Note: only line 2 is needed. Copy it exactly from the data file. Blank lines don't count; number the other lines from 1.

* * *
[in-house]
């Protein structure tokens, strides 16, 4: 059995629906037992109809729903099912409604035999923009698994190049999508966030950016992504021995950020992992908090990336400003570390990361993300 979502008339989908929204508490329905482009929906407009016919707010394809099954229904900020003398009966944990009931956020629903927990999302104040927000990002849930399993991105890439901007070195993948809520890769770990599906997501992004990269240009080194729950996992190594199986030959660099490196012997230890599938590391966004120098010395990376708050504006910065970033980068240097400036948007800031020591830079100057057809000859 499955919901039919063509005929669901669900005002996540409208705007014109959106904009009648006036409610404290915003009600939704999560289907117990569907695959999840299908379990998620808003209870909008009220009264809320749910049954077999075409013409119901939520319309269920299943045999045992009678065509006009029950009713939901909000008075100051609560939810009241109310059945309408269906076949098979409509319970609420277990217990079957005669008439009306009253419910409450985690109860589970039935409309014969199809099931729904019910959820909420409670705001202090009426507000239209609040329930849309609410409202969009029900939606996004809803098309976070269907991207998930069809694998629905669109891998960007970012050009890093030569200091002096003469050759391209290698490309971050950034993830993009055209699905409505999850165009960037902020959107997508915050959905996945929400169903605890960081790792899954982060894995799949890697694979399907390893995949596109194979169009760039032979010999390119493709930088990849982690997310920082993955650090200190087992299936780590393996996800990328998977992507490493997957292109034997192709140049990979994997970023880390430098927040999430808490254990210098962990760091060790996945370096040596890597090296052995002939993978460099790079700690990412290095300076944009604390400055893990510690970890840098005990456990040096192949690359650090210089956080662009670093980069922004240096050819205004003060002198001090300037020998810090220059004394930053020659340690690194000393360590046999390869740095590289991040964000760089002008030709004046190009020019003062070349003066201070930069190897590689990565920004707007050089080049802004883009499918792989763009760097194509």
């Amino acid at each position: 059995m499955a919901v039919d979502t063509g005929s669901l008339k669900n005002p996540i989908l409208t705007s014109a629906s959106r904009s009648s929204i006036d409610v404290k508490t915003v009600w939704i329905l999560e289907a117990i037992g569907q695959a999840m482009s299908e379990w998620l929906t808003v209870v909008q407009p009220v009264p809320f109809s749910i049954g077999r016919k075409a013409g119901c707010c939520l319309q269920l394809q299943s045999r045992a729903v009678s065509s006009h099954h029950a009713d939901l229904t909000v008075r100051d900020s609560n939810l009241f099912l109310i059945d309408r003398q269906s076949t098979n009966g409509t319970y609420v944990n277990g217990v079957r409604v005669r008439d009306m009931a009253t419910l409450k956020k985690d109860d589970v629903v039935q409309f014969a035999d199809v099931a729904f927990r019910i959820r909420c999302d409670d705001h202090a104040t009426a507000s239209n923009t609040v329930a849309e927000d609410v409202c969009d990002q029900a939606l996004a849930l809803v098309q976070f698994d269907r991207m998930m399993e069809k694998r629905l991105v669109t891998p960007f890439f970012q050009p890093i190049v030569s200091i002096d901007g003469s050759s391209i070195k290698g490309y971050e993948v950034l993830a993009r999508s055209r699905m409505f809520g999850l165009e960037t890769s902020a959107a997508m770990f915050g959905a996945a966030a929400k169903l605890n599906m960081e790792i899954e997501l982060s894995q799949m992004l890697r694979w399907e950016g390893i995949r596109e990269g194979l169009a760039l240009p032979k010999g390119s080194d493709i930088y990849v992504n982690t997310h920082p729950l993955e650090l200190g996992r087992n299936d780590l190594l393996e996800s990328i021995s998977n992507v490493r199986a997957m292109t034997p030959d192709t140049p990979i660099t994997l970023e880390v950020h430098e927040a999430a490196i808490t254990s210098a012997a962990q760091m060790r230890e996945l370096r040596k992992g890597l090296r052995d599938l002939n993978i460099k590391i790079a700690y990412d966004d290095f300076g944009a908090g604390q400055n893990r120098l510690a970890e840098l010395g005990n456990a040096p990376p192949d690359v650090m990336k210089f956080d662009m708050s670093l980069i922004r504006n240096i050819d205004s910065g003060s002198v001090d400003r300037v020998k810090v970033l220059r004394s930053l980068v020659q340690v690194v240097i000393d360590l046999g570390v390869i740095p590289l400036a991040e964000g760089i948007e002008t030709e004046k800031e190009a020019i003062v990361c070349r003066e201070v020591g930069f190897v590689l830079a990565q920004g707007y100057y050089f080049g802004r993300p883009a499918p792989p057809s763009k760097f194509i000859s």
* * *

């Protein structure tokens, strides 16, 4: 059995629906037992109809729903099912409604035999923009698994190049999508966030950016992504021995950020992992908090990336400003570390990361993300 979502008339989908929204508490329905482009929906407009016919707010394809099954229904900020003398009966944990009931956020629903927990999302104040927000990002849930399993991105890439901007070195993948809520890769770990599906997501992004990269240009080194729950996992190594199986030959660099490196012997230890599938590391966004120098010395990376708050504006910065970033980068240097400036948007800031020591830079100057057809000859 499955919901039919063509005929669901669900005002996540409208705007014109959106904009009648006036409610404290915003009600939704999560289907117990569907695959999840299908379990998620808003209870909008009220009264809320749910049954077999075409013409119901939520319309269920299943045999045992009678065509006009029950009713939901909000008075100051609560939810009241109310059945309408269906076949098979409509319970609420277990217990079957005669008439009306009253419910409450985690109860589970039935409309014969199809099931729904019910959820909420409670705001202090009426507000239209609040329930849309609410409202969009029900939606996004809803098309976070269907991207998930069809694998629905669109891998960007970012050009890093030569200091002096003469050759391209290698490309971050950034993830993009055209699905409505999850165009960037902020959107997508915050959905996945929400169903605890960081790792899954982060894995799949890697694979399907390893995949596109194979169009760039032979010999390119493709930088990849982690997310920082993955650090200190087992299936780590393996996800990328998977992507490493997957292109034997192709140049990979994997970023880390430098927040999430808490254990210098962990760091060790996945370096040596890597090296052995002939993978460099790079700690990412290095300076944009604390400055893990510690970890840098005990456990040096192949690359650090210089956080662009670093980069922004240096050819205004003060002198001090300037020998810090220059004394930053020659340690690194000393360590046999390869740095590289991040964000760089002008030709004046190009020019003062070349003066201070930069190897590689990565920004707007050089080049802004883009499918792989763009760097194509």